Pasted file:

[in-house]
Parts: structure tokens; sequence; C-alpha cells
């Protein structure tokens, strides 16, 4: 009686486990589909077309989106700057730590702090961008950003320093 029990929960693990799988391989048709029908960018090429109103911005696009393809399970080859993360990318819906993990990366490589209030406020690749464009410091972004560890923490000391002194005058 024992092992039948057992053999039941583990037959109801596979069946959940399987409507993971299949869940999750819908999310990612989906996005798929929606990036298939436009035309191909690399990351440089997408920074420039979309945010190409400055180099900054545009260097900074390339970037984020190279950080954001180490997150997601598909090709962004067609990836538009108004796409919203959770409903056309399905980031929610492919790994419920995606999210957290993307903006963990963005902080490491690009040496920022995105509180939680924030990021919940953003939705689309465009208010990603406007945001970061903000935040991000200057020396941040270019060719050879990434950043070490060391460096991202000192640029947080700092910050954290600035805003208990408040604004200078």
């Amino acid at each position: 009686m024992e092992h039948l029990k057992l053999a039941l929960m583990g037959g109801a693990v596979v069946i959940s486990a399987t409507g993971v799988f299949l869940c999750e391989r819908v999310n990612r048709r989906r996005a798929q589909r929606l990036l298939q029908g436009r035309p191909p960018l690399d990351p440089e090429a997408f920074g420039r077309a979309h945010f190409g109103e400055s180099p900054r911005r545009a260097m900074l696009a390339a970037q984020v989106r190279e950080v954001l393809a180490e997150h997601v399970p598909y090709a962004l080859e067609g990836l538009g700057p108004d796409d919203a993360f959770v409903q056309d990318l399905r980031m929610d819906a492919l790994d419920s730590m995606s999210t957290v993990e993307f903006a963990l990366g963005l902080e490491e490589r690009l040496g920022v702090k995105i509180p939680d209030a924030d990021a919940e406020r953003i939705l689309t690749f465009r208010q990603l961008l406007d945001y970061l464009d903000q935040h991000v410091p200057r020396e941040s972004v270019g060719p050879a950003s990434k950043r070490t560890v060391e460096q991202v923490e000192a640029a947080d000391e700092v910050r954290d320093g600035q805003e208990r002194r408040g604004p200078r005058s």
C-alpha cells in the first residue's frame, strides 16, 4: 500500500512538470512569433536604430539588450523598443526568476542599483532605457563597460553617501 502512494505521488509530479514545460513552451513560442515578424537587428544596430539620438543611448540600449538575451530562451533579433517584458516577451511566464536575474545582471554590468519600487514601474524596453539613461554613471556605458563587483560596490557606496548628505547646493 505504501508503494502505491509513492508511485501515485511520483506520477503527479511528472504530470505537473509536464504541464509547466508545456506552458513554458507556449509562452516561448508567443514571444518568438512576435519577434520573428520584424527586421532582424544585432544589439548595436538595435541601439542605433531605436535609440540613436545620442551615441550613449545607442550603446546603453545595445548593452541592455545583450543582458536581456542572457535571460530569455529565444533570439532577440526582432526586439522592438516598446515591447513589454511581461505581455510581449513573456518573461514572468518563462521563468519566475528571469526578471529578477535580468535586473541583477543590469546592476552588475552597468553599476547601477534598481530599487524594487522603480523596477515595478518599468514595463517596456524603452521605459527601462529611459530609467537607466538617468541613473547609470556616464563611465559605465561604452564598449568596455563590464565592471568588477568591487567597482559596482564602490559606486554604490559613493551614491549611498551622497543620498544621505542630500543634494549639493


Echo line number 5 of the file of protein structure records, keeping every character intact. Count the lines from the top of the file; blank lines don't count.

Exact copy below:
C-alpha cells in the first residue's frame, strides 16, 4: 500500500512538470512569433536604430539588450523598443526568476542599483532605457563597460553617501 502512494505521488509530479514545460513552451513560442515578424537587428544596430539620438543611448540600449538575451530562451533579433517584458516577451511566464536575474545582471554590468519600487514601474524596453539613461554613471556605458563587483560596490557606496548628505547646493 505504501508503494502505491509513492508511485501515485511520483506520477503527479511528472504530470505537473509536464504541464509547466508545456506552458513554458507556449509562452516561448508567443514571444518568438512576435519577434520573428520584424527586421532582424544585432544589439548595436538595435541601439542605433531605436535609440540613436545620442551615441550613449545607442550603446546603453545595445548593452541592455545583450543582458536581456542572457535571460530569455529565444533570439532577440526582432526586439522592438516598446515591447513589454511581461505581455510581449513573456518573461514572468518563462521563468519566475528571469526578471529578477535580468535586473541583477543590469546592476552588475552597468553599476547601477534598481530599487524594487522603480523596477515595478518599468514595463517596456524603452521605459527601462529611459530609467537607466538617468541613473547609470556616464563611465559605465561604452564598449568596455563590464565592471568588477568591487567597482559596482564602490559606486554604490559613493551614491549611498551622497543620498544621505542630500543634494549639493